Like most all-American candidates, Utah running back Mike Anderson spent most of his autumn days on the football field in high school. But unlike Ron Dayne, Peter Warrick and LaVar Arrington, Anderson -- who rushed for 1,173 yards and 12 touchdowns last season -- was not wearing a helmet and pads. He was strapped to a drum in the marching band at Central High School in Winnsboro, S.C.
"In ninth grade I tried out and I was more heavyset than the other kids," Anderson said. "They needed a lineman and wanted me to try out there instead of trying out for running back. I had a love for the band, so I did that instead."
After high school, Anderson again took the unusual route and joined the Marines. He saw action in Somalia and Kenya and played in the full-contact league at Camp Pendleton in California, catching the attention of an assistant at Mount San Jacinto Junior College in San Jacinto, Calif. After four years as a Marine, Anderson enrolled there and rushed for 3,197 yards in two seasons while getting recruiting looks from Arizona, Arizona State and Washington State.
Anderson decided to attend Utah. "At the time I was recruited, I knew that one [running back] was a senior and that Chris Fuamatu-Ma'afala [now with the Pittsburgh Steelers] had just turned pro," he said. "So I said, `That's the perfect situation. If I work hard, I could be a starter my first year there.' "
Anderson started all but one game last season as a junior, earning first-team all-Western Athletic Conference honors. He was the second running back in school history to rush for 100 yards seven times in a season. Anderson's teammates started calling him "Colonel."
"I get a lot of jokes, like `old man' this and `old man' that," said Anderson, who will turn 26 on Sept. 21. "But a lot of the guys look up to me and respect me because I've been through a lot and bring more to the table. They listen when I have things to say to them."
This year, Anderson was named the preseason offensive player of the year in the new Mountain West Conference. He thinks he'll improve upon his numbers from a season ago now that he's had a year to acclimate himself to the Division I level.
But will he ever return to the marching band?
"It's two different worlds," Anderson said. "Band was fun, but it doesn't compare to being on the field and playing this game."
As Division I independents without big-money television deals, Central Florida and Louisiana Tech have trouble raising funds and visibility for their programs. The schools get around these problems in an odd way -- they embark on brutally hard schedules.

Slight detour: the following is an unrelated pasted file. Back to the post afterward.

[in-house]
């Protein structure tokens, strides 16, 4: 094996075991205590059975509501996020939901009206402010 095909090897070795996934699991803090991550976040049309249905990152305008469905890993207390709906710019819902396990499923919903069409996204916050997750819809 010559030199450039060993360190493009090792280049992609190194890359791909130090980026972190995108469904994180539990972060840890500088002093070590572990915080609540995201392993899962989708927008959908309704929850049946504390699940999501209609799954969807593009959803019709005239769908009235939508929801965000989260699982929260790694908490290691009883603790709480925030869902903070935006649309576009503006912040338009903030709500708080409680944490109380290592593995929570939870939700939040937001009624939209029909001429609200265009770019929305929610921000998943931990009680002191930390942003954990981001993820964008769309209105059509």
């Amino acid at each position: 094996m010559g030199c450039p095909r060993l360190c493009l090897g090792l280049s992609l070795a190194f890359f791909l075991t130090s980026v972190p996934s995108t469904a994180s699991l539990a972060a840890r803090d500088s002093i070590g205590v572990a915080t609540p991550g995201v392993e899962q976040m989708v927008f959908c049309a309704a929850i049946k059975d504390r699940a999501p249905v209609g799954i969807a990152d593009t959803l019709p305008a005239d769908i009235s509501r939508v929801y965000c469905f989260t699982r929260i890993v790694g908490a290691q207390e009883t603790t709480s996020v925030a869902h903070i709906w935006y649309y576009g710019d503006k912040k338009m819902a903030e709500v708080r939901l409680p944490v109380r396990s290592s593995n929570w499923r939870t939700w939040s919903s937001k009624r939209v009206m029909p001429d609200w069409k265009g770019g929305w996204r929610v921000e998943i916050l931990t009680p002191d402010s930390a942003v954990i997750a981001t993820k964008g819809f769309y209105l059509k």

Central Florida, now without star quarterback Daunte Culpepper, opens with No. 22 Purdue at home before traveling to No. 4 Florida, No. 10 Georgia Tech and No. 12 Georgia on consecutive weekends.
Louisiana Tech already has lost, 41-7, to top-ranked Florida State. The Bulldogs face sixth-ranked Texas A&M in Shreveport, La., Saturday and travel to Birmingham to face Alabama on Sept. 18. Louisiana Tech also travels to Southern California on Nov. 26, and has just three home games at its Ruston, La., campus.
Louisiana Tech's game with Florida State was shown nationally on ESPN2, and the Bulldogs were paid $500,000. Central Florida generated $1.4 million for the program in 1997 by playing five powerhouses, including Nebraska and Auburn, and earned $700,000 last season with games against Purdue and Auburn.
Rebuilders at Work
Lou Holtz begins the monumental task of rebuilding the South Carolina football program Saturday at No. 24 North Carolina State. Holtz coached the Wolfpack from 1972 to 1975 and compiled a 33-12-3 record before leaving to coach the New York Jets. The Gamecocks went 1-10 last season, with their win coming against Ball State. . . .
In a less-heralded, but also interesting coaching debut, former Atlanta Falcons and San Diego Chargers coach June Jones seems unlikely to help Hawaii end the nation's longest active losing streak. The Rainbow Warriors take an 18-game skid into Saturday night's home game against 21st-ranked Southern California. But they play Division I-AA Eastern Illinois on Sept. 11.
Defending national champion Tennessee did not mail its 1999 media guide in envelopes. It went with heavy-duty cardboard boxes labeled "Handle With Care -- National Champions Inside." On one side of the box is a picture of three Volunteers tackling Florida State quarterback Marcus Outzen in last year's Fiesta Bowl. The other side depicts ABC's Lynn Swann interviewing Coach Phillip Fulmer with the national championship trophy after the Volunteers beat the Seminoles. . . .
Brigham Young publicists have come up with an early contender for the year's most creative postseason-awards campaign items. In an attempt to push linebacker Rob "Freight Train" Morris for the Butkus, Nagurski and Bednarik awards, they have mailed wooden train whistles, a flyer promoting Morris's accomplishments and a letter from the Brotherhood of Locomotive Engineers that endorses Morris for the Butkus Award.
What, No Homework?
"I took two classes, tennis and weightlifting. You should see me on the tennis courts now!" -- Running back Travis Prentice, a Heisman Trophy candidate from Miami (Ohio), describing summer school in an e-mail sent to members of the national media.